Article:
As America and much of the rest of the world remains gripped by the Making a Murderer documentary, unedited video footage has emerged that purportedly portrays one of the most controversial - and crucial - aspects of the investigation.
The families of convicted prisoners Steven Avery and Brandon Dassey, have said the questioning of the teenage Dassey by officers, in the absence of his parents or his lawyers, pushed him into making what they say was a false confession.
Earlier this week, the prosecutor who brought the case accused the 10-part series, by the filmmakers Laura Ricciardi and Moira Demos, of bias. Prosecutor Ken Kratz said there was much evidence available to investigators that was not included in the film.
Mr Katz told the New York Times that the film “really presents misinformation”, and was the result of an attempt by Mr Avery’s lawyers to stoke public outrage. “That is absolutely what they wanted to happen,” he said.
Now, video has reportedly emerged of the full, unedited four hours of interviews between the then 16-year-old Dassey and lead investigators Tom Fassbender and Mark Wiegert. It was first published by People.com.
The interview, conducted in March 2006 when Dassey was pulled out of his lessons to be quizzed alone, resulted in the teenager telling the investigators that he had helped his uncle, Steven Avery, rape and murder photographer Teresa Halbach on October 31 2005.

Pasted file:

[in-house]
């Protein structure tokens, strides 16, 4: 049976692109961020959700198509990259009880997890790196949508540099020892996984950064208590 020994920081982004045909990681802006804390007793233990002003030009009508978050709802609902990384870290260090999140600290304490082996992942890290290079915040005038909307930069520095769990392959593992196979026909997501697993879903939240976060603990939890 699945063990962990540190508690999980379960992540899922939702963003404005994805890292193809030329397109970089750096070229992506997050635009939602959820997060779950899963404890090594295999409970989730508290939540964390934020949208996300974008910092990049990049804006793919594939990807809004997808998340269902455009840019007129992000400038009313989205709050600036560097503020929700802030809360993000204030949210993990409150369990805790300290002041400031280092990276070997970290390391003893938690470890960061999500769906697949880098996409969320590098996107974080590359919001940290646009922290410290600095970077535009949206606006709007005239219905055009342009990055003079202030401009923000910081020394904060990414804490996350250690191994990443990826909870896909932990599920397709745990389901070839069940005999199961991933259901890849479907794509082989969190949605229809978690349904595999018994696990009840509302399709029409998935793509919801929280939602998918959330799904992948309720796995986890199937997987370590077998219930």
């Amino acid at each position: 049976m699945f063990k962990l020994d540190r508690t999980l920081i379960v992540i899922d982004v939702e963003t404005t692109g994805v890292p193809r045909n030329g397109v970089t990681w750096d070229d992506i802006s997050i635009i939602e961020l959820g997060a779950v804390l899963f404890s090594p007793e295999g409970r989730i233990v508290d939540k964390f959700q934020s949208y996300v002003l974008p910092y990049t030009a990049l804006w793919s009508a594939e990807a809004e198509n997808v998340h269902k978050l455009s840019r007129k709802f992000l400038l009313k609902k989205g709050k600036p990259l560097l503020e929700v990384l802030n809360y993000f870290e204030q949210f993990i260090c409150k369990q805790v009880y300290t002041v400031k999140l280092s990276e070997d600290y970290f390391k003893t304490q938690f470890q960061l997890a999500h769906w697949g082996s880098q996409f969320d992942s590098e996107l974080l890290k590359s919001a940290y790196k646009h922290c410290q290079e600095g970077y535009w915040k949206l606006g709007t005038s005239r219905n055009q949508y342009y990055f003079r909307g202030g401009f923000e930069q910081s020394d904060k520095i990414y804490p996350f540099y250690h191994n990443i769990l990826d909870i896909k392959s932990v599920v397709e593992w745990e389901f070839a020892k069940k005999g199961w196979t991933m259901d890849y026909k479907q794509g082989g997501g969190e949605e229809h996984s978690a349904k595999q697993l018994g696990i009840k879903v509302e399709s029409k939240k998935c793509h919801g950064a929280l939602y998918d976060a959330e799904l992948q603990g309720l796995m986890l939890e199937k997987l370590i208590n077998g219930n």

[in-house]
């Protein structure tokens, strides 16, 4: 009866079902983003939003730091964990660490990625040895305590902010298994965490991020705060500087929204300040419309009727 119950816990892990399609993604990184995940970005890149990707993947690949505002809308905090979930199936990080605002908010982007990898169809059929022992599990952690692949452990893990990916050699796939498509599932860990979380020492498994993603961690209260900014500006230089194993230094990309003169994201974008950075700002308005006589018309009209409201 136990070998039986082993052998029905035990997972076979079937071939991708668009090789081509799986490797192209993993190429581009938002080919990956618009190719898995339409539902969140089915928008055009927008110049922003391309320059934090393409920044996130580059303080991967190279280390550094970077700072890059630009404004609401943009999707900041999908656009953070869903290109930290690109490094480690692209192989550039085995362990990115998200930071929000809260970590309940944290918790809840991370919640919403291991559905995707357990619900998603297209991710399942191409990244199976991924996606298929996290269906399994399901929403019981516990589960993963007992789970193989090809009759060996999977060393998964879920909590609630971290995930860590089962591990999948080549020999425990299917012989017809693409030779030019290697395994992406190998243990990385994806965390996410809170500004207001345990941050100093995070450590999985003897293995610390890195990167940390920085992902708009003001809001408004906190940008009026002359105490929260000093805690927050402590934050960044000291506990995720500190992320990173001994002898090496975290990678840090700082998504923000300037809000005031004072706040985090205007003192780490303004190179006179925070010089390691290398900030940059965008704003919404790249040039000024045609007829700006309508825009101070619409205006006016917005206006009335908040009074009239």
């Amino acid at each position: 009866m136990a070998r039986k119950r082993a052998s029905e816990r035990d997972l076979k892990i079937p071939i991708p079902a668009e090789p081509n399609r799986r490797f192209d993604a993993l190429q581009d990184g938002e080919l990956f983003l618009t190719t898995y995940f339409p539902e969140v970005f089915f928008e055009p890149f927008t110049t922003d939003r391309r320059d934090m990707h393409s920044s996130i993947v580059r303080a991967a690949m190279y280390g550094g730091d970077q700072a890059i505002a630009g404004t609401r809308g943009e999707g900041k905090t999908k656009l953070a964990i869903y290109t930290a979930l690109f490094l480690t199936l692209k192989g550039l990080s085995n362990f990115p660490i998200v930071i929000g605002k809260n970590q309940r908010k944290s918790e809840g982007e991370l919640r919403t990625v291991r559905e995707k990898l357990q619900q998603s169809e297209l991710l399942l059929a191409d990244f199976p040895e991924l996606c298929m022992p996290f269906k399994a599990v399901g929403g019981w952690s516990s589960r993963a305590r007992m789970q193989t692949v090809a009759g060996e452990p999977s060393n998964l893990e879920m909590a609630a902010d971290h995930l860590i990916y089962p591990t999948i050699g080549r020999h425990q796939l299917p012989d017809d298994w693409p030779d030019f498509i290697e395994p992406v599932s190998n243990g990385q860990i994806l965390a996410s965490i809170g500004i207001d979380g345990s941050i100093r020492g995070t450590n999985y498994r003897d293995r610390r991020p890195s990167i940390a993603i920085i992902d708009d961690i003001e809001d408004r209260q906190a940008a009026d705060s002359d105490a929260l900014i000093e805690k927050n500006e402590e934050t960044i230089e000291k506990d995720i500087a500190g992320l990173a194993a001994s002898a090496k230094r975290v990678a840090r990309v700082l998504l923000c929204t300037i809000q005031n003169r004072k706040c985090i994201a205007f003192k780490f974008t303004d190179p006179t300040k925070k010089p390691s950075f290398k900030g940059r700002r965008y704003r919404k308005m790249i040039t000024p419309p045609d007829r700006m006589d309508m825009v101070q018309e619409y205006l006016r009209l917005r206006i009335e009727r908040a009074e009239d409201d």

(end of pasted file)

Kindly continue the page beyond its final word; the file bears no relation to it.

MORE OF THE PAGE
The youngster, whose mother described him as someone with learning difficulties, said he and his uncle had shot her in the head and burned her body at a bonfire on the Avery salvage business property later that evening.
The confession was a crucial part in the case against Avery and was used to undermine his alibi. Shortly afterwards, Mr Kratz, the Calumet County Prosecutor, held a press conference at which he said the teenager had provided graphic details of the killing of the young woman.
The film also shows the teenager’s mother reacting in horror when she learns that her son has confessed to something he has told her he did not do. A recorded telephone conversation between the teenager and Barb Janda, shows her asking why he had said such things.
“They got in my head,” the teenager said of the investigators.
He subsequently said he had never seen Ms Halbach and had nothing to do with her murder.
The response to the documentary series has been been huge and more than 150,000 people have signed petitions calling on the White House to issue pardons to the two men.
However, the White House has said it cannot pardon the men as they were convicted of a state-prosecuted crime, and not a federal offence.
The person who could issue pardons, the governor of Wisconsin, Scott Walker, has previously said he has not watched the programme and will not pardon Avery.
He said the man should use the court system to appeal.
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